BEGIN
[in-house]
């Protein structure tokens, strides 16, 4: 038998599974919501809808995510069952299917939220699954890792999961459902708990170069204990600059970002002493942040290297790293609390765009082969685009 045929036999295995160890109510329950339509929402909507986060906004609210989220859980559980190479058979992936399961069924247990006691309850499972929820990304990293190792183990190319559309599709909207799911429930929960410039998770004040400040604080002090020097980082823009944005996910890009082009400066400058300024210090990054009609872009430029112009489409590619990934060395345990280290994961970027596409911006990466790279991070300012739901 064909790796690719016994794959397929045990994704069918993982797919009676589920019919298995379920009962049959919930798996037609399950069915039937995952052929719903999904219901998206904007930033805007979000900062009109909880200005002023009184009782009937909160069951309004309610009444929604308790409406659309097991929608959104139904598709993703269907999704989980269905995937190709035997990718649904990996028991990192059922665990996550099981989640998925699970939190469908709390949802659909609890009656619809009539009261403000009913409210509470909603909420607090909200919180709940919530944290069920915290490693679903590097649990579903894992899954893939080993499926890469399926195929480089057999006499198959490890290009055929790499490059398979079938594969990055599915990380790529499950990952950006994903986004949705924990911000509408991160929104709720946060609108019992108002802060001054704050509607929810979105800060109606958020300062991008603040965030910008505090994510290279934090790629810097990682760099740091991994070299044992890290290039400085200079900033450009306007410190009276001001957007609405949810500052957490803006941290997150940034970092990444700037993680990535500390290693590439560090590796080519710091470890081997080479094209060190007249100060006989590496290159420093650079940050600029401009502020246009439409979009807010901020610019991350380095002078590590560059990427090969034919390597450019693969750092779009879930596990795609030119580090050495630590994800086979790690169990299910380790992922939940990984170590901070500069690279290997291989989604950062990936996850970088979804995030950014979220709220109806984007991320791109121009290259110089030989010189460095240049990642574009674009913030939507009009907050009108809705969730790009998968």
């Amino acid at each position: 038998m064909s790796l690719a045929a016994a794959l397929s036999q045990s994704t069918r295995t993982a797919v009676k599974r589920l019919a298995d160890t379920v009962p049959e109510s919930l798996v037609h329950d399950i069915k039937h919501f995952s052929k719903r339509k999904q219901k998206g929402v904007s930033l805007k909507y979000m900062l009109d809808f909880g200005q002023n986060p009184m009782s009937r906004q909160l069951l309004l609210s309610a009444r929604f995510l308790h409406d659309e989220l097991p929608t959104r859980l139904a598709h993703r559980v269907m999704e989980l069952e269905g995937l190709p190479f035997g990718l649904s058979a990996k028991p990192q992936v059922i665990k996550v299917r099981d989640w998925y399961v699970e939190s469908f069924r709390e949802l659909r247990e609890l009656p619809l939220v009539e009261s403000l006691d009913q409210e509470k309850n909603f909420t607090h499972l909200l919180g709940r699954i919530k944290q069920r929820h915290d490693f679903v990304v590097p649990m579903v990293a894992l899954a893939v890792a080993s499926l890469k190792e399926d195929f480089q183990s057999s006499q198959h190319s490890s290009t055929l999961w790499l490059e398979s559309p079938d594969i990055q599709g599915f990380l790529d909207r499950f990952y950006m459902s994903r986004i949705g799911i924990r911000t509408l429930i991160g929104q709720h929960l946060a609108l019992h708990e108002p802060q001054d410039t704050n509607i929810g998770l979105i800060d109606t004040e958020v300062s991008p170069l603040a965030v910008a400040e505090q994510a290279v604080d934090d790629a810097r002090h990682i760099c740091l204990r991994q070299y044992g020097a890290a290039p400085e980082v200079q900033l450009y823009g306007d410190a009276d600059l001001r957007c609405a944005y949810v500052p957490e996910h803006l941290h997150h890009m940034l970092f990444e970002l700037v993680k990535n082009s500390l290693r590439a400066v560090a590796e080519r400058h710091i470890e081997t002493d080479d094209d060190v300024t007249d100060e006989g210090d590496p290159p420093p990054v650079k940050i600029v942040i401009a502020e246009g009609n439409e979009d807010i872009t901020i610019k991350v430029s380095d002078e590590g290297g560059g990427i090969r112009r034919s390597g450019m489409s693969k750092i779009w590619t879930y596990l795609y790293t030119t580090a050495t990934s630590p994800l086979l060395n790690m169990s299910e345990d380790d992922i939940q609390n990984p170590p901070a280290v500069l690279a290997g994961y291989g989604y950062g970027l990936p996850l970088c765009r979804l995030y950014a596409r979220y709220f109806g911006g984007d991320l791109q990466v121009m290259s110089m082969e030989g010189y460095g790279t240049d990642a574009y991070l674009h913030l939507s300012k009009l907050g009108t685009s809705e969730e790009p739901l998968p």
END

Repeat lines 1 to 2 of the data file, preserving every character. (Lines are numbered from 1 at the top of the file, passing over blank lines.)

[in-house]
């Protein structure tokens, strides 16, 4: 038998599974919501809808995510069952299917939220699954890792999961459902708990170069204990600059970002002493942040290297790293609390765009082969685009 045929036999295995160890109510329950339509929402909507986060906004609210989220859980559980190479058979992936399961069924247990006691309850499972929820990304990293190792183990190319559309599709909207799911429930929960410039998770004040400040604080002090020097980082823009944005996910890009082009400066400058300024210090990054009609872009430029112009489409590619990934060395345990280290994961970027596409911006990466790279991070300012739901 064909790796690719016994794959397929045990994704069918993982797919009676589920019919298995379920009962049959919930798996037609399950069915039937995952052929719903999904219901998206904007930033805007979000900062009109909880200005002023009184009782009937909160069951309004309610009444929604308790409406659309097991929608959104139904598709993703269907999704989980269905995937190709035997990718649904990996028991990192059922665990996550099981989640998925699970939190469908709390949802659909609890009656619809009539009261403000009913409210509470909603909420607090909200919180709940919530944290069920915290490693679903590097649990579903894992899954893939080993499926890469399926195929480089057999006499198959490890290009055929790499490059398979079938594969990055599915990380790529499950990952950006994903986004949705924990911000509408991160929104709720946060609108019992108002802060001054704050509607929810979105800060109606958020300062991008603040965030910008505090994510290279934090790629810097990682760099740091991994070299044992890290290039400085200079900033450009306007410190009276001001957007609405949810500052957490803006941290997150940034970092990444700037993680990535500390290693590439560090590796080519710091470890081997080479094209060190007249100060006989590496290159420093650079940050600029401009502020246009439409979009807010901020610019991350380095002078590590560059990427090969034919390597450019693969750092779009879930596990795609030119580090050495630590994800086979790690169990299910380790992922939940990984170590901070500069690279290997291989989604950062990936996850970088979804995030950014979220709220109806984007991320791109121009290259110089030989010189460095240049990642574009674009913030939507009009907050009108809705969730790009998968």